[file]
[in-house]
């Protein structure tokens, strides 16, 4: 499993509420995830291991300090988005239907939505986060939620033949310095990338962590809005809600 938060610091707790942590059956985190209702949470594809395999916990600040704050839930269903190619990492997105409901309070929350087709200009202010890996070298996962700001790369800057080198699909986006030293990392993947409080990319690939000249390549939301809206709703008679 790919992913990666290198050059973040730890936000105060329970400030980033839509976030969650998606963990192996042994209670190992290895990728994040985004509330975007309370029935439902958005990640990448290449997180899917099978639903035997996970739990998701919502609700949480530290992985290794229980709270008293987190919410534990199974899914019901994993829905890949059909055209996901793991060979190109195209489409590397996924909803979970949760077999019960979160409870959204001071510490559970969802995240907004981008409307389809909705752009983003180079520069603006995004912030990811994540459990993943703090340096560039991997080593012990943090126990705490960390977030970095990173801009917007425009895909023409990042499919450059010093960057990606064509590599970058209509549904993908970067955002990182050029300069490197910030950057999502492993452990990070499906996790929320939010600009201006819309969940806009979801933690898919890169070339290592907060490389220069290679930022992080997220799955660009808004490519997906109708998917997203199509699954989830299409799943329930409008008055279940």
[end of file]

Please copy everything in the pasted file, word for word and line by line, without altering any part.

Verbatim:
[in-house]
């Protein structure tokens, strides 16, 4: 499993509420995830291991300090988005239907939505986060939620033949310095990338962590809005809600 938060610091707790942590059956985190209702949470594809395999916990600040704050839930269903190619990492997105409901309070929350087709200009202010890996070298996962700001790369800057080198699909986006030293990392993947409080990319690939000249390549939301809206709703008679 790919992913990666290198050059973040730890936000105060329970400030980033839509976030969650998606963990192996042994209670190992290895990728994040985004509330975007309370029935439902958005990640990448290449997180899917099978639903035997996970739990998701919502609700949480530290992985290794229980709270008293987190919410534990199974899914019901994993829905890949059909055209996901793991060979190109195209489409590397996924909803979970949760077999019960979160409870959204001071510490559970969802995240907004981008409307389809909705752009983003180079520069603006995004912030990811994540459990993943703090340096560039991997080593012990943090126990705490960390977030970095990173801009917007425009895909023409990042499919450059010093960057990606064509590599970058209509549904993908970067955002990182050029300069490197910030950057999502492993452990990070499906996790929320939010600009201006819309969940806009979801933690898919890169070339290592907060490389220069290679930022992080997220799955660009808004490519997906109708998917997203199509699954989830299409799943329930409008008055279940």